What is executive functioning?
Executive functions are skills performed by our brain that help us to control and manage our thoughts and actions. Having the skills to organise and plan, shift attention, be flexible with thinking and self-regulate can all have an impact on how a young person copes with daily tasks. Evidence shows that individuals on the autism spectrum may have difficulties with some or all areas of executive functioning.
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Executive Functioning strategies
- Use a classroom schedule to outline the day and prepare students for what’s coming next
- Use an activity schedule to break down a block of time into smaller chunks showing the order of activities
- Use a calendar to determine when each smaller assignment will need to be finished, and place the smaller benchmark goals on the calendar
- Break down big projects into smaller pieces with more deadlines
Meta-cognition – Thinking about our own thinking
- Use meta-cognitive language to articulate the challenge eg “I see that you are missing a pencil. You will need a pencil to complete the assignment. Where could you find one in the classroom?”
- Display steps or questions that students could ask themselves in the classroom to promote independence with a skill
- Have students repeat directions to a partner and then have a volunteer repeat the direction for the whole class
- Break tasks down into smaller, more manageable steps so that the child can follow multi-step instructions
- Focus on one task at a time
- Tease out the micro-tasks to help the child break the assignment down into manageable parts
- Generate and write down major ideas
- Use memory games or apps or use memory-based team-building games that require students to remember something as part of a classroom activity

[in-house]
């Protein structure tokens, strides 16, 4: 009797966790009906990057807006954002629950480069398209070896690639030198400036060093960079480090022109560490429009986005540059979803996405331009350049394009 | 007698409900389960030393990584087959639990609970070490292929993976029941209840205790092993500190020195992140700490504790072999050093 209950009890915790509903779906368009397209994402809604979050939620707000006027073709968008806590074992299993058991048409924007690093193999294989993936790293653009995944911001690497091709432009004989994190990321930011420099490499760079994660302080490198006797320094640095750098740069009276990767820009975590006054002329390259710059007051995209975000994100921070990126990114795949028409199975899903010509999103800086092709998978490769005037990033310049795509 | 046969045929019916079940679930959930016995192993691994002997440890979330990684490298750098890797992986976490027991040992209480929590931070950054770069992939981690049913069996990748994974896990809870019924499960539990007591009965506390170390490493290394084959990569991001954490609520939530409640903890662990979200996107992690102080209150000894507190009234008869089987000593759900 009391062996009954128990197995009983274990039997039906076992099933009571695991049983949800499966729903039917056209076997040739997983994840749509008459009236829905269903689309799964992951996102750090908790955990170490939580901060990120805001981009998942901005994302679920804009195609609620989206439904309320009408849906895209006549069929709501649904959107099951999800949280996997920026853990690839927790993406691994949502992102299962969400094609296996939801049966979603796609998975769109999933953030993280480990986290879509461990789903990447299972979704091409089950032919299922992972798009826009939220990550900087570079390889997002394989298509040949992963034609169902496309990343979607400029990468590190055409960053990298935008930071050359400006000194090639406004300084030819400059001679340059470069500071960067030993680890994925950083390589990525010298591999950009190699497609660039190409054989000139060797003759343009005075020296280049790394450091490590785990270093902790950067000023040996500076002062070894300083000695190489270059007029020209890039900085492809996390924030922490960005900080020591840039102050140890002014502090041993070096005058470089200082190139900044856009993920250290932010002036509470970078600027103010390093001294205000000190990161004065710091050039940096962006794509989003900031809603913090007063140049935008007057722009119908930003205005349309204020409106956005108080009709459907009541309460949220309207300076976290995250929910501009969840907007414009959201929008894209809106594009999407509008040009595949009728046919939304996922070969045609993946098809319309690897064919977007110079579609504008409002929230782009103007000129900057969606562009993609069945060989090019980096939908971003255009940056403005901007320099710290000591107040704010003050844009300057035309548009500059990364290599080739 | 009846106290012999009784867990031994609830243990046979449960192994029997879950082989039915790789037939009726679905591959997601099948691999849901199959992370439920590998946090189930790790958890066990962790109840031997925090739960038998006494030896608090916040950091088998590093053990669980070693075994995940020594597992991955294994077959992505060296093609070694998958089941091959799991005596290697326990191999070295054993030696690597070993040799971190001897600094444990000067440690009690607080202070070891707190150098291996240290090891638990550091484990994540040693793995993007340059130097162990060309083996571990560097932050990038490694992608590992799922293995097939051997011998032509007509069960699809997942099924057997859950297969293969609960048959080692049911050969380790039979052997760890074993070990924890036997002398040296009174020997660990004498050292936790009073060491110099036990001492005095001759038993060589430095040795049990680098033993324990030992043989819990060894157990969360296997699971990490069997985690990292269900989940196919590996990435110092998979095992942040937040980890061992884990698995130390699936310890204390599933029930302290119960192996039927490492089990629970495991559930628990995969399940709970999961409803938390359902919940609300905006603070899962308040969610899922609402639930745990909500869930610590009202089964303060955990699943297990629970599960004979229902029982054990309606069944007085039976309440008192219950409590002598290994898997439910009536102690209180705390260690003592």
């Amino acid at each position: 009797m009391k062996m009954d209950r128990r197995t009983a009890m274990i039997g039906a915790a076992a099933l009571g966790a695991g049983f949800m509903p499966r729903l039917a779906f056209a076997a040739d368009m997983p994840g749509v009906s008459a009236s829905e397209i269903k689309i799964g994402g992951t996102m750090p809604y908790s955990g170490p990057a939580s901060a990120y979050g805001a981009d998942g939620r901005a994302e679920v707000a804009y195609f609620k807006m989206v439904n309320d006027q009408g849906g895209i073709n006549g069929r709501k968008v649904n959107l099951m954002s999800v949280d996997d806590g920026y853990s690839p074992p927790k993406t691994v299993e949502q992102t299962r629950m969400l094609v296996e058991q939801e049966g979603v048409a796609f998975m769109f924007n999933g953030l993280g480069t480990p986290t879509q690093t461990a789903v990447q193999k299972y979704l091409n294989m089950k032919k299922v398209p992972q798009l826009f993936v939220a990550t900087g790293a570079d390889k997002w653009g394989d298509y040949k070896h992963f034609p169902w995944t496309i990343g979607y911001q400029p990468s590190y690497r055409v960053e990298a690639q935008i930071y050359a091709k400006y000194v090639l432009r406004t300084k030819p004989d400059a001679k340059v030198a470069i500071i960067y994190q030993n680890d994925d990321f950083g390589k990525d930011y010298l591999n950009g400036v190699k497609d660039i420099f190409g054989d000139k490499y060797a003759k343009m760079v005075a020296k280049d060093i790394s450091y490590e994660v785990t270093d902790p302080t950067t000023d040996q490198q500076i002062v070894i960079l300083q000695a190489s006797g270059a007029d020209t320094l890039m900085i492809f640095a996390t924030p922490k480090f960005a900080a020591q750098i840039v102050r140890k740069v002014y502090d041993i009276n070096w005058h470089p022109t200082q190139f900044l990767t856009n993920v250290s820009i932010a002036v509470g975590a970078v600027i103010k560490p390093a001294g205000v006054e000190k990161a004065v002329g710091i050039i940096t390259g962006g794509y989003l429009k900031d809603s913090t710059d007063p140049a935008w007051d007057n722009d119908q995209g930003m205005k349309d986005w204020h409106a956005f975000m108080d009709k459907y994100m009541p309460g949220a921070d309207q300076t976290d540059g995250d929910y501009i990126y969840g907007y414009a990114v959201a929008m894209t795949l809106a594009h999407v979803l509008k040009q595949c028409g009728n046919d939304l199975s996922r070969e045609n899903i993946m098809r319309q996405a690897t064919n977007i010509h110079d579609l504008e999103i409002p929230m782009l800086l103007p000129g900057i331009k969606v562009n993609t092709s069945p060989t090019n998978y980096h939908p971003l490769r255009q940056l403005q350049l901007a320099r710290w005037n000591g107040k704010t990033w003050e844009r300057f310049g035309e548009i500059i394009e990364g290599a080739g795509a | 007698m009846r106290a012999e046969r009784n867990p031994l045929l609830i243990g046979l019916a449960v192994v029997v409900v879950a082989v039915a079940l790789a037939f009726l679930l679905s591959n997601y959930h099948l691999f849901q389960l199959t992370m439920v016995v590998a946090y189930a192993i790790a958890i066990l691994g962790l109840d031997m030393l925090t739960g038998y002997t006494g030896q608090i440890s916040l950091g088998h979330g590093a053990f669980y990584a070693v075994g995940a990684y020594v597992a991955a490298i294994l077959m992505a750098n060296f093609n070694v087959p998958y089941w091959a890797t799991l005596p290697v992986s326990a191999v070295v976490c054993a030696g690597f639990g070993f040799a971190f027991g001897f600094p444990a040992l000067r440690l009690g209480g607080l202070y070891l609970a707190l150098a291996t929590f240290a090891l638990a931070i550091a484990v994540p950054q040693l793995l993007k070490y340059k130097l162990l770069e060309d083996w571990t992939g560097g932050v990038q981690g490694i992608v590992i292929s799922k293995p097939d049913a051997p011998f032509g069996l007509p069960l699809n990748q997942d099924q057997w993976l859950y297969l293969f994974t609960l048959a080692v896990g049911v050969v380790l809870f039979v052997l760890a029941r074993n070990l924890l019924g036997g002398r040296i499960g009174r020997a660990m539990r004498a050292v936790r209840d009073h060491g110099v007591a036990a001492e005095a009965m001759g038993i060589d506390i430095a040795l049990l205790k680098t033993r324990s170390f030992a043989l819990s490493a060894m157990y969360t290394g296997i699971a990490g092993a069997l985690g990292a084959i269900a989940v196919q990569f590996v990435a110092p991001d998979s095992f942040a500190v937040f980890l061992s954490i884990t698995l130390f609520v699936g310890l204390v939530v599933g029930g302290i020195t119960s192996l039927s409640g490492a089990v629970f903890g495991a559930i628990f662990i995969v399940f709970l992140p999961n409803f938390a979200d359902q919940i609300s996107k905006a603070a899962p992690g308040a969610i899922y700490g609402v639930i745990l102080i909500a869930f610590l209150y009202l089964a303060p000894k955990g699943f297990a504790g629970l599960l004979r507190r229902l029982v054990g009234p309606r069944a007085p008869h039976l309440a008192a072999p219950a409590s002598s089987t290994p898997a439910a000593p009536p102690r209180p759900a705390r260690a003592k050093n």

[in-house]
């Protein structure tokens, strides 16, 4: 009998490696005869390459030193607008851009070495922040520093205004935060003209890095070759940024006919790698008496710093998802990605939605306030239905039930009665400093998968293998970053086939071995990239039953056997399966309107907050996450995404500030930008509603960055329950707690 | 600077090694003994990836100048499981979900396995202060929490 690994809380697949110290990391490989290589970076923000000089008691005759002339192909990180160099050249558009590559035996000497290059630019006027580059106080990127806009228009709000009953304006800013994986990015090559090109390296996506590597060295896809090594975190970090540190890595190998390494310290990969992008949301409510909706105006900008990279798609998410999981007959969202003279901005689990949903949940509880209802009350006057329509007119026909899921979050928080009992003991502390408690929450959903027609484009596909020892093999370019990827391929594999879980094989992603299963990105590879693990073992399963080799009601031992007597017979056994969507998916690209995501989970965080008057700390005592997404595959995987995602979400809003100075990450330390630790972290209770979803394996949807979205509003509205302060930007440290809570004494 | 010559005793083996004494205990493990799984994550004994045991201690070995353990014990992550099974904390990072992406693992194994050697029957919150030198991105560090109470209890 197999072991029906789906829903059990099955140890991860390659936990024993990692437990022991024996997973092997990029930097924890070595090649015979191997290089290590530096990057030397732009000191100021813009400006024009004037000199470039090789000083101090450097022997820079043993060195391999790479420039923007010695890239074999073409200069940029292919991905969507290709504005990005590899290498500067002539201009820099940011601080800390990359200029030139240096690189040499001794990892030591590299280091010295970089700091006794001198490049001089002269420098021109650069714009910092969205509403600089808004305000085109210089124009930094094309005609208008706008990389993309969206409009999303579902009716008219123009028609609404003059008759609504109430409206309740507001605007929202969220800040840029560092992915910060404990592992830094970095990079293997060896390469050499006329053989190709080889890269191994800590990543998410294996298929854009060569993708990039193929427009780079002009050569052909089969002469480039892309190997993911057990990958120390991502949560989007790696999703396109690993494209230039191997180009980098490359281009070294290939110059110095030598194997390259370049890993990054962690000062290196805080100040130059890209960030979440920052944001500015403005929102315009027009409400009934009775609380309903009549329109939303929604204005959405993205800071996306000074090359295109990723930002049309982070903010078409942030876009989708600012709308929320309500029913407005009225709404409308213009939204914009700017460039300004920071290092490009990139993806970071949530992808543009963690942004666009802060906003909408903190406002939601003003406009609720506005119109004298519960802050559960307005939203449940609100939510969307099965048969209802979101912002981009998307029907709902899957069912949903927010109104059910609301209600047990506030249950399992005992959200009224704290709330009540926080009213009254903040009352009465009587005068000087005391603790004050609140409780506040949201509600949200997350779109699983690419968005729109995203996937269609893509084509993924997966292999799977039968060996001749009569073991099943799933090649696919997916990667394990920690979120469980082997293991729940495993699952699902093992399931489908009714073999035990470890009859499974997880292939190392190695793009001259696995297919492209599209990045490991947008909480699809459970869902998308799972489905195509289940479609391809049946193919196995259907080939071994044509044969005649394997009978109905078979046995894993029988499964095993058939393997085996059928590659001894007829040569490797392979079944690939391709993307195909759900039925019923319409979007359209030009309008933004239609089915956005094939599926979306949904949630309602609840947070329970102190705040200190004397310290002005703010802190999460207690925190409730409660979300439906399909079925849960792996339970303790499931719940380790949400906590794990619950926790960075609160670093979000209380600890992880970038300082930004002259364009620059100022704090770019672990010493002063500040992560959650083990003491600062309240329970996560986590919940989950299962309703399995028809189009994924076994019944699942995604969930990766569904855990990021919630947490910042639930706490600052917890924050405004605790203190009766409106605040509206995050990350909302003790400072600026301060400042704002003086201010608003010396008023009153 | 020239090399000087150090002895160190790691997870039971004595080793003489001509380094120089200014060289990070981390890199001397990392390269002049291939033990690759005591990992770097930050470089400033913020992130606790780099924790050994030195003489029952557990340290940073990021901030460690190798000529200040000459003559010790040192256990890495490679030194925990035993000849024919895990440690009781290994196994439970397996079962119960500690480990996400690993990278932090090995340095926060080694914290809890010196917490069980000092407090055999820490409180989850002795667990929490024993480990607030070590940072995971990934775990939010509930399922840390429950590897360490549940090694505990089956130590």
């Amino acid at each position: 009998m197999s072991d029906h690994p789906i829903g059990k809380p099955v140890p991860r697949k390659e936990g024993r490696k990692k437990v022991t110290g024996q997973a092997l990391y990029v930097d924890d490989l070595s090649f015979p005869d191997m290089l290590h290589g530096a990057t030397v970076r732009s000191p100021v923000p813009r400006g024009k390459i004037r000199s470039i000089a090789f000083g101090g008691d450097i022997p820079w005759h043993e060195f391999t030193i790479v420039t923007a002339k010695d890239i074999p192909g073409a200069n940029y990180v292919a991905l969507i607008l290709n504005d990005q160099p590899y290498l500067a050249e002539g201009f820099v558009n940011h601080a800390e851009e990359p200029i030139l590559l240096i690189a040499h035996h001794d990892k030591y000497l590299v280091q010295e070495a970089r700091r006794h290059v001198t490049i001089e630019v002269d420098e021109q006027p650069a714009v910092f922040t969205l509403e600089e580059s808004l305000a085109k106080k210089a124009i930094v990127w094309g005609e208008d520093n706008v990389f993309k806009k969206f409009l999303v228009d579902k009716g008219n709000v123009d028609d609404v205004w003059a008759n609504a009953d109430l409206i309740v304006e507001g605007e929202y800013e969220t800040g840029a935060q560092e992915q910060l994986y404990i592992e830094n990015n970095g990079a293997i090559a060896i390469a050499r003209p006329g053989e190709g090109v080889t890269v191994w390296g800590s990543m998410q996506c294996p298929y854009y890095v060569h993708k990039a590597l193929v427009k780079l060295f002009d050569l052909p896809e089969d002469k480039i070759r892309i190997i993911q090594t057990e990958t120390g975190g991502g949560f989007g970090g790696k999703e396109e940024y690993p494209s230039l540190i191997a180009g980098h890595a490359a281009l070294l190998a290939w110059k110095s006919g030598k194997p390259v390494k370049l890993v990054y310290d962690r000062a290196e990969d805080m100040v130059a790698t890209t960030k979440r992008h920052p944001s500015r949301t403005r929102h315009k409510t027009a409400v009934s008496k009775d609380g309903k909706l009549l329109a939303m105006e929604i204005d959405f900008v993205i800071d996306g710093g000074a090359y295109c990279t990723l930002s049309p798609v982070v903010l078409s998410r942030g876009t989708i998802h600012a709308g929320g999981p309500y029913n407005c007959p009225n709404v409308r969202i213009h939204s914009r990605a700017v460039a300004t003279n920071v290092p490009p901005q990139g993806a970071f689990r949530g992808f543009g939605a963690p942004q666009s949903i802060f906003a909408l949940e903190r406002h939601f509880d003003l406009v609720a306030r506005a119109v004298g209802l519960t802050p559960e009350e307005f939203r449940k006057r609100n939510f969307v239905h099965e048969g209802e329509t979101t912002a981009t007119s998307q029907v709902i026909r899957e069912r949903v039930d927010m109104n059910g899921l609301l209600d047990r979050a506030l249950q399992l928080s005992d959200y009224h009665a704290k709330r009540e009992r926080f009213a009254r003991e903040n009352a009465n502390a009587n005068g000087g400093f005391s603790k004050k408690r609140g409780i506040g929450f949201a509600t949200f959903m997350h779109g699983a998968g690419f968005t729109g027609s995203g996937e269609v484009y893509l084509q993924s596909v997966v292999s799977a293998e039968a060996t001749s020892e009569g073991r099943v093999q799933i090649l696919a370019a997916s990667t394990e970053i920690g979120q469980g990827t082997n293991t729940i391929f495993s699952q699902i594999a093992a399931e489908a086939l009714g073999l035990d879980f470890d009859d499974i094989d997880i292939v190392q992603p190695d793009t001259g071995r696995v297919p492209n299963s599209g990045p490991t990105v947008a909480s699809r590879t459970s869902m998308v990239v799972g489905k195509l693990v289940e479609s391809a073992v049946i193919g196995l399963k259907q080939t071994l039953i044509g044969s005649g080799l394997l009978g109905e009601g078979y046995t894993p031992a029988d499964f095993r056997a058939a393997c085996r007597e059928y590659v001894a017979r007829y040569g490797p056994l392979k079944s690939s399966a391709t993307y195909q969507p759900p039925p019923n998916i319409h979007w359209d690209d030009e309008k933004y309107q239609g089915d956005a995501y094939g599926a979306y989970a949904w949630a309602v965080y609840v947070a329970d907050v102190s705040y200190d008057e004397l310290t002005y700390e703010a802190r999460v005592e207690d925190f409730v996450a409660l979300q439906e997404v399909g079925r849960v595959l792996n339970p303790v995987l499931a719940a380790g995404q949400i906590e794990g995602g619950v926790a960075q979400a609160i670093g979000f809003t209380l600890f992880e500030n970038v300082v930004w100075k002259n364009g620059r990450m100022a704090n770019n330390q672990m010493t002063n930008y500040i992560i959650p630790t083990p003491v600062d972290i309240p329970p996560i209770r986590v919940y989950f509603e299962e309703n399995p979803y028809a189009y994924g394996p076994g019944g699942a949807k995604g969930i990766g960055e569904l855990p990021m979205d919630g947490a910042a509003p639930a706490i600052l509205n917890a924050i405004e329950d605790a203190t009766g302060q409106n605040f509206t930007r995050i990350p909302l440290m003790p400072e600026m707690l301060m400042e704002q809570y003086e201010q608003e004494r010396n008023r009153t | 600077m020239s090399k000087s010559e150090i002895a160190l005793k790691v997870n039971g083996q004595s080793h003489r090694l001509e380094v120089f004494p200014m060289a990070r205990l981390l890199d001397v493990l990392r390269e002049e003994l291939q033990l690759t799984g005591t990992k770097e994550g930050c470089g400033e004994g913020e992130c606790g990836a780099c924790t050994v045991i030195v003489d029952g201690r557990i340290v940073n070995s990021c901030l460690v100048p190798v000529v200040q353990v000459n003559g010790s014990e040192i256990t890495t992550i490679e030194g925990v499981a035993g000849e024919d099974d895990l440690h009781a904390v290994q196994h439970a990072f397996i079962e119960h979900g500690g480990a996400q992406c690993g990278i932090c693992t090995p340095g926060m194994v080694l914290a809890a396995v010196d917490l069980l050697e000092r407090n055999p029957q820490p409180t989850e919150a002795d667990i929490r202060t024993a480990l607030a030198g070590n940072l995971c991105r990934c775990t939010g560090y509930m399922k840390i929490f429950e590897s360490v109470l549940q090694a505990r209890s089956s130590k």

- Provide checklists to be able to find important items on a regular basis
- Use a calendar to mark off important events
- Provide folders and a basket of supplies to keep the student’s desk organised
- Help the student create a daily to-do list to track assignments
- Provide an extra set of books for the student to keep at home
- Use motor movement tasks that require a child to pause, wait and then respond may teach self-control skills
- Provide student with a “Wait 5” strategy–counting to five before verbally responding to an input in the classroom, and a “Wait 3” in personal conversations to think before speaking in pairs or groups
- Help students see the relationship between thoughts and feelings
- Create weekly journal prompts that require students to practice seeing things from multiple perspectives
- Create daily prompts of various tasks to complete
- Have students brainstorm different “starting points” for tasks
- Provide visual prompts at different times of an activity to support the child to complete the task
- Provide opportunities for a child to revisit the task as required to encourage engagement
- Check in frequently to make sure the student understands the work
- Provide a rubric that describes the elements of a successful assignment
- Give notice (when possible) about schedule changes
- Highlight key words and ideas on worksheets
- Provide the child with a 'First – Then' card
- Use a visual prompt to move the child from a preferred to a non-preferred activity
- Provide a child with headphones when the classroom is noisy
- Provide coloured strips to place under sentences or equations when reading
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Zelazo, P. D., Blair, C. B., & Willoughby, M. T. (2016). Executive Function: Implications for Education. NCER 2017-2000. National Center for Education Research.